The New Front Line Is Everywhere: Another significant trend this year, which is finally starting to move out of hype and into the reality category, is the securing of Internet of Things devices, along with all the associated monitoring, management and breach response that will be required.

In his talk, “Where Bits and Bytes Meets Flesh and Blood,” Josh Corman, founder and director, Cyber Statecraft at Atlantic Council, gave a stark warning regarding the current state of IoT security. In doing so, he cited many real-world examples of instances where poorly secured digital infrastructure is placing lives at risk, especially when it comes to medical delivery and critical infrastructure. One such case: An ambulance carrying a patient to the hospital was diverted to another location because the intended hospital had fallen prey to a ransomware infection and was unable to accept incoming patients in the emergency room.

“You’re in an ambulance, probably the most terrifying moment in your life. Seconds matter and you have to be directed somewhere else, even if it’s just three blocks up the street — how is that acceptable?” Corman asked.{ad}

Service Providers Help Fill the Skills Gap: The supply of skilled cybersecurity professionals seems unable to catch up to demand. According to the industry association group ISACA’s report, “State of Cyber Security 2017,” 59 percent of the organizations they surveyed received five job applicants per opening. Typically, corporations get 60 to several hundred applications per opening.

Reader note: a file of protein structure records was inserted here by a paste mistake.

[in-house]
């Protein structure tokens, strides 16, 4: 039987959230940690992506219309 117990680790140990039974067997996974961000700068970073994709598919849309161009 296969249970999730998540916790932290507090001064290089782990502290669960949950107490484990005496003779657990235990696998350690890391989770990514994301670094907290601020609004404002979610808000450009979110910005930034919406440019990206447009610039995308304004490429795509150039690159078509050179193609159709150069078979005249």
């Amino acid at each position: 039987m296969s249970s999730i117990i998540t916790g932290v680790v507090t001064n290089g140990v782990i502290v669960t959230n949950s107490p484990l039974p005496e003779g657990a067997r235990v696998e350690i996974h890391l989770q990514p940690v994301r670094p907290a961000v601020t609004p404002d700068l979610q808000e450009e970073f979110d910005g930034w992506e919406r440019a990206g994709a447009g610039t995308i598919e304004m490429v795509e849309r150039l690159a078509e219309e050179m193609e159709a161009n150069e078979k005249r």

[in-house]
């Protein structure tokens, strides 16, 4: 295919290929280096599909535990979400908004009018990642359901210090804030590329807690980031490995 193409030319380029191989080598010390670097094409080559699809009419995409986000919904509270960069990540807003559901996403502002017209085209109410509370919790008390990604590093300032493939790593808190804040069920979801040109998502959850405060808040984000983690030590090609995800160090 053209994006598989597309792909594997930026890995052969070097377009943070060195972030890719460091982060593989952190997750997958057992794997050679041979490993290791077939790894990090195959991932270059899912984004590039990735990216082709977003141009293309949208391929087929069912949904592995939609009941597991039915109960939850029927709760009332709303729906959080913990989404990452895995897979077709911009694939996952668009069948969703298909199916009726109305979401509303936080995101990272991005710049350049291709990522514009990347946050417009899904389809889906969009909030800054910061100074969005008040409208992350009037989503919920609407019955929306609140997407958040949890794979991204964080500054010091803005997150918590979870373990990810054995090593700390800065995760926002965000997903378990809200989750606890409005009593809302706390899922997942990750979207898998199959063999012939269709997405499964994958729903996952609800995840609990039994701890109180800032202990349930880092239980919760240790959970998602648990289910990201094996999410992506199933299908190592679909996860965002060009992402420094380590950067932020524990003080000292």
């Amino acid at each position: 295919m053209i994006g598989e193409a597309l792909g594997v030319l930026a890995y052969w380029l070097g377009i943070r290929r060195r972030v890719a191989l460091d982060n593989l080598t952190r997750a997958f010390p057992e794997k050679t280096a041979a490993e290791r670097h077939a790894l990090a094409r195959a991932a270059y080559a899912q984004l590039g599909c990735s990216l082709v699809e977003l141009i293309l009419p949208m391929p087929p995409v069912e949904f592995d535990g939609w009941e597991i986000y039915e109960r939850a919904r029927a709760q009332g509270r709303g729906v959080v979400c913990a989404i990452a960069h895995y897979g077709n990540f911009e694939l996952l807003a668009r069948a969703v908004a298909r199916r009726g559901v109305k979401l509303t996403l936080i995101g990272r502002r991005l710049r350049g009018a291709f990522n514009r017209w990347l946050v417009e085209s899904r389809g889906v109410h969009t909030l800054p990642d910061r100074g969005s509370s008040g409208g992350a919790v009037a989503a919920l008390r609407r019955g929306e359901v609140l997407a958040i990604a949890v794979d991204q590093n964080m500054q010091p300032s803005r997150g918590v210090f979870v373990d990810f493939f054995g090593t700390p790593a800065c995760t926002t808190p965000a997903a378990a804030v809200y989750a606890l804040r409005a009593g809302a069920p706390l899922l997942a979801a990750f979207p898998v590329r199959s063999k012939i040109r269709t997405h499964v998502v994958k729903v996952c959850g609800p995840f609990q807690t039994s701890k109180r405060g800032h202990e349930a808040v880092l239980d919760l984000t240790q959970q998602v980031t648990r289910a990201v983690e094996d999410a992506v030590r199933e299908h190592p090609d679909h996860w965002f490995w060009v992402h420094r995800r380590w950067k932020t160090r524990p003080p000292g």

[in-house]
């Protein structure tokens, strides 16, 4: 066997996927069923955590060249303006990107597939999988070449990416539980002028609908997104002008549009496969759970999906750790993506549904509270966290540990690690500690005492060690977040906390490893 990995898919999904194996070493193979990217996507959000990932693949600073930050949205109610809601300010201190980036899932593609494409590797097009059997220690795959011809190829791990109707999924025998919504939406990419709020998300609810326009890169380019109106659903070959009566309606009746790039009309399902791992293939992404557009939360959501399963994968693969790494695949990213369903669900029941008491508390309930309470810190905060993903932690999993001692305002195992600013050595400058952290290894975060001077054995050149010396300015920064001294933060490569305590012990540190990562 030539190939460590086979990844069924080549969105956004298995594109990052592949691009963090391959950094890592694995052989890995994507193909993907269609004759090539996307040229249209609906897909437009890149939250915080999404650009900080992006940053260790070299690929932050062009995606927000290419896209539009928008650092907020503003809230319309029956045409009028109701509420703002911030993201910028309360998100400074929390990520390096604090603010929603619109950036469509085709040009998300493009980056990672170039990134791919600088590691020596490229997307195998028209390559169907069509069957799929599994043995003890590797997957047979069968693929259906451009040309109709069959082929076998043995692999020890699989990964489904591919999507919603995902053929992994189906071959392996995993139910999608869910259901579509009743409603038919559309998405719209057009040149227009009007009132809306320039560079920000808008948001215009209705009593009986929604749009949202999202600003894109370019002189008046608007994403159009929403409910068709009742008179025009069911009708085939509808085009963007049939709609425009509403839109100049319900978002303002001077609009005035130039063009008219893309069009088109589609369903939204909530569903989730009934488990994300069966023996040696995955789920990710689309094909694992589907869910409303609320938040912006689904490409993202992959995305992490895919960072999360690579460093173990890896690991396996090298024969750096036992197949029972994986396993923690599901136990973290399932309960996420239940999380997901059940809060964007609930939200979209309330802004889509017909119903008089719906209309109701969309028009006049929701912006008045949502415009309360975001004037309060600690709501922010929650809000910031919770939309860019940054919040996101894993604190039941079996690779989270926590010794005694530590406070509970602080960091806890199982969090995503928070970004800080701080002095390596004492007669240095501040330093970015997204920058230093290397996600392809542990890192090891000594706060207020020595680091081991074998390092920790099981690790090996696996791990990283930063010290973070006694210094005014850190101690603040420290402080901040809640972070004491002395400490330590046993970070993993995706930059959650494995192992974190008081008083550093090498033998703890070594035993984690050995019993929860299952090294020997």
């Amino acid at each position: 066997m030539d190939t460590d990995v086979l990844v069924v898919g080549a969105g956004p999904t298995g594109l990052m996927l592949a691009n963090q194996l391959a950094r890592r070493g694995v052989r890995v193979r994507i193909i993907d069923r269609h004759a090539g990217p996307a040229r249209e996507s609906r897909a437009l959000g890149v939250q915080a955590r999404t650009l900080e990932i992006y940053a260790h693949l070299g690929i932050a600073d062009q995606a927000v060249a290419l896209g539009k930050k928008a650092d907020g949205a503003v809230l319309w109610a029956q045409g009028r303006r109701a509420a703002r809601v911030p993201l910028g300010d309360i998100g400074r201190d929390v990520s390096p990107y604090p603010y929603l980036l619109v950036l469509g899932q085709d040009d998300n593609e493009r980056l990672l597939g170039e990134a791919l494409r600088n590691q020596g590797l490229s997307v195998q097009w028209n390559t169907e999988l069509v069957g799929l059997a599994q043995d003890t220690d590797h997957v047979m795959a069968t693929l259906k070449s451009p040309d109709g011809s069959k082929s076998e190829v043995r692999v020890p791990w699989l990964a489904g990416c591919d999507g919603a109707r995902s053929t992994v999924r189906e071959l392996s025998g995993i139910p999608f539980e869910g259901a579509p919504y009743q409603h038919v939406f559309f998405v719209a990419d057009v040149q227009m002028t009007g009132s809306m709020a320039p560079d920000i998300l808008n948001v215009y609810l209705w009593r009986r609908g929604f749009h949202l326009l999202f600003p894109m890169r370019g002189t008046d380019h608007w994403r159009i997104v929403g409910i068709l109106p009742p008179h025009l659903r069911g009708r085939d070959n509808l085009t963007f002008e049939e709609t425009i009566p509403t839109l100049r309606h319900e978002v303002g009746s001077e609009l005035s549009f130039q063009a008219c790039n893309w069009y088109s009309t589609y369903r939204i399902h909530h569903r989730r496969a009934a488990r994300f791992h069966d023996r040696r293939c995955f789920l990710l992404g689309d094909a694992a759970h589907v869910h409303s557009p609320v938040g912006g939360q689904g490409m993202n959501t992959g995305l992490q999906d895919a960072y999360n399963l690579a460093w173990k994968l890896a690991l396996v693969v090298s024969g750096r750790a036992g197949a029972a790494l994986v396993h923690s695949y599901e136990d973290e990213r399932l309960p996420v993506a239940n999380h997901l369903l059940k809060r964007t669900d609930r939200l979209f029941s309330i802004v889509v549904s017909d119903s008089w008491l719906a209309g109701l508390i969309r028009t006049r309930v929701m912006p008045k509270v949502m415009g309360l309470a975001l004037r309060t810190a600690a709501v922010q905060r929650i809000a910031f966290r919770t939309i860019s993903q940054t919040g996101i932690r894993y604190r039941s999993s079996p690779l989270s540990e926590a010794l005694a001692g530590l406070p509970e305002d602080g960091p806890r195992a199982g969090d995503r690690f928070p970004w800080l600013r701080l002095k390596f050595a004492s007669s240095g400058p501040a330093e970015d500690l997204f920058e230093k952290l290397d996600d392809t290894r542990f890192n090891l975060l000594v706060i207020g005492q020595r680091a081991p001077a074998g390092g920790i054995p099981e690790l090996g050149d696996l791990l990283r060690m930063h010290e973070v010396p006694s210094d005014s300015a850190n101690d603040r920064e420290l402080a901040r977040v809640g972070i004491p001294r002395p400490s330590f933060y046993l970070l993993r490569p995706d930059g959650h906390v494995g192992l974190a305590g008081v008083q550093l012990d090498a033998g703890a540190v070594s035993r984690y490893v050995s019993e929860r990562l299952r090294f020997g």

The ISACA report also found that, for 55 percent of enterprises, it takes a minimum of three months to fill an information security vacancy. For 32 percent of enterprises, it’s taking six months or more to fill those positions.

When considering the steep challenges that enterprises face in finding the security professionals they need, coupled with the rapid adoption of cloud, mobile and now IoT, it’s no wonder that security services continue expanding so rapidly. A report recently published by Allied Market Research estimates that the global managed security services market will grow at a 16.6 percent annual clip between now and 2022.

And there’s a good chance that five years from now, RSA conference attendees will be discussing not how these challenges were solved, but how they grew in complexity.


One comment

  1. Ric A July 12, 2017 @ 12:01 pm

    If organizations are finding it difficult to fill positions, why are they so reluctant to hire and train recent cyber-security graduates to fill those positions. Everyone wants the security professional that has many years of experience, for good reason, but they fail to realize that those individuals are, more often than not, content to work where they are currently employed, well paid and not interested in making a change. Open positions could be filled rather quickly by qualified graduates that only need exposure to the field, training and an organization willing to invest in the future of the right employee.